Orange Bus Analyst, Benedicta Makin, takes a look at what it means to be a woman in tech by surveying some enlightening statistics, on a day which commemorates one of the great mathematical pioneers.
Today is Ada Lovelace day, founded to celebrate the achievements of women in Science, Technology, Engineering and Maths (STEM).
Women consume as much or more technology than men, but are less involved as decision-makers and workers in the field. The giants of Silicon Valley report a lack of suitable women and minority candidates for them to hire, and this is borne out by long-term data-sets from the US which show a fall in the percentage of women studying and working in computing. The percentage of women compared with men in computing in the US has roughly halved since the late 1980s (from 35%-40% down to approximately 20%).
“Tech” is a broad sector, but all the the UK numbers show a sector that is predominantly male. The chart below combines statistics from several sources showing that women entering IT are outnumbered by men, that they leave early, and that the ones who stay continue to be out-numbered.
[Statistics from: Deloitte’s Technology, Media and Telecommunications Predictions 2016]
Initiatives intended to bring in more young women at entry level include careers resource packs for use in schools, campaigns to provide relevant work experience for young women, and events like hackathons intended to engage and inspire young women.
Retention of women in Tech careers is a world-wide issue. 8 years ago, the Harvard Business Review reported that internationally 41% of women and 17% of men leave the technology industry after working in it for 10 years. Deloitte, rightly or wrongly, attribute this to factors such as “policies not suited to women, such as marathon coding sessions, expectations around not having children, and lack of childcare”.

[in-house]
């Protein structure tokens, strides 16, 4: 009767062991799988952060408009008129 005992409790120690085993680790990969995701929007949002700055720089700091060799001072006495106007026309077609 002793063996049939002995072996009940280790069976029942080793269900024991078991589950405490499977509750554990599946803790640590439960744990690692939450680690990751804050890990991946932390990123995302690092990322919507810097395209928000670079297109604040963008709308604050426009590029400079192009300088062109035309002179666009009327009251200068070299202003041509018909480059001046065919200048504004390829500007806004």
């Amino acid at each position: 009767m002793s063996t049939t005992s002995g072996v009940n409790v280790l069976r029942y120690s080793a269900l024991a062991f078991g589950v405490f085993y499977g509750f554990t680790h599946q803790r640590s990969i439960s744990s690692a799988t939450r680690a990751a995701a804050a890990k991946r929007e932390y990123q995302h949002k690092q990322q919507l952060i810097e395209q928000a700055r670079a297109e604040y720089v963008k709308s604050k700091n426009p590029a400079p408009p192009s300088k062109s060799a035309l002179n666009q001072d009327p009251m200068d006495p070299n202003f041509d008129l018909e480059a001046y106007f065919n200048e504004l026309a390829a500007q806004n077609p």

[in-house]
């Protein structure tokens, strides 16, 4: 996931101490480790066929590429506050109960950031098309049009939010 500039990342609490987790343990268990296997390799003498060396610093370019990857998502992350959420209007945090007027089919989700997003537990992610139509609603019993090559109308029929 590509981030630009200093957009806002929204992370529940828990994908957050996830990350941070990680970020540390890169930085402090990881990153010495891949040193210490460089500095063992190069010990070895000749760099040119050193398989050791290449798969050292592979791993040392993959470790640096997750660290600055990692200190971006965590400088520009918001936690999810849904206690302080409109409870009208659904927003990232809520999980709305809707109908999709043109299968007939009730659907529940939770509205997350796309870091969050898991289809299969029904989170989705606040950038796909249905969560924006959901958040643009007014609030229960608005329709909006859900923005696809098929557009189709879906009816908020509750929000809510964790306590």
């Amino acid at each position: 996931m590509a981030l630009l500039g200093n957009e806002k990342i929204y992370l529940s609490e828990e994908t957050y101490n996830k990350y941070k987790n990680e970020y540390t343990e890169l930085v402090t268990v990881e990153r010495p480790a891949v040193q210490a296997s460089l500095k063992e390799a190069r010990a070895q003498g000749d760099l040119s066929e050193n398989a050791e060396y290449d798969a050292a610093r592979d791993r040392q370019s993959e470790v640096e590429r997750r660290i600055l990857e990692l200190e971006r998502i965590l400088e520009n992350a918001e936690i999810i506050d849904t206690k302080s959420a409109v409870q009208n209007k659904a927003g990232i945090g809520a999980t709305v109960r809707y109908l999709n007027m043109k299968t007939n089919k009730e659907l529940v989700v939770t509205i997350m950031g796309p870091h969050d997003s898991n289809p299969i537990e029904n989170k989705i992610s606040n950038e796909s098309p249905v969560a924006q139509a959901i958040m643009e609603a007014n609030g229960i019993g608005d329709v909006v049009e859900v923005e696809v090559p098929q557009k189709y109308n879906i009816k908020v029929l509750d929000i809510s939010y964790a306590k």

However, there are small changes that any organisation can make which contribute to a cumulative effect. This checklist includes actions like providing role models and reviewing the wording of their job adverts.
Sky have launched a “Get into Tech” training programme to bring women in via a sideways path, for example as the result of a career fork, and Women in Tech’s Back to Work programme supports women returners. Women who bring experience of business operations with them can move into roles like Project Management, Service Design, Testing or Business Analysis.
Women entrepreneurs are supported by the 5050 Tech Challenge which mentors and supports women who create Tech start-ups, and it is encouraging that policies to address the imminent skills gap by supporting women into Tech are being proposed at a governmental level.
Women role models are also celebrated in the Women in IT Awards, Computer Weekly’s list of Influential Women in UK IT, and one off lists like Business Insider’s list of the Coolest women in UK Tech.
Things have come a long way from the time when when Ada Lovelace published the first machine algorithms putting her in the history books as the first computer programmer. So although there is a problem of not enough women in tech, there are also initiatives to support awareness and change at every level.
More about initiatives: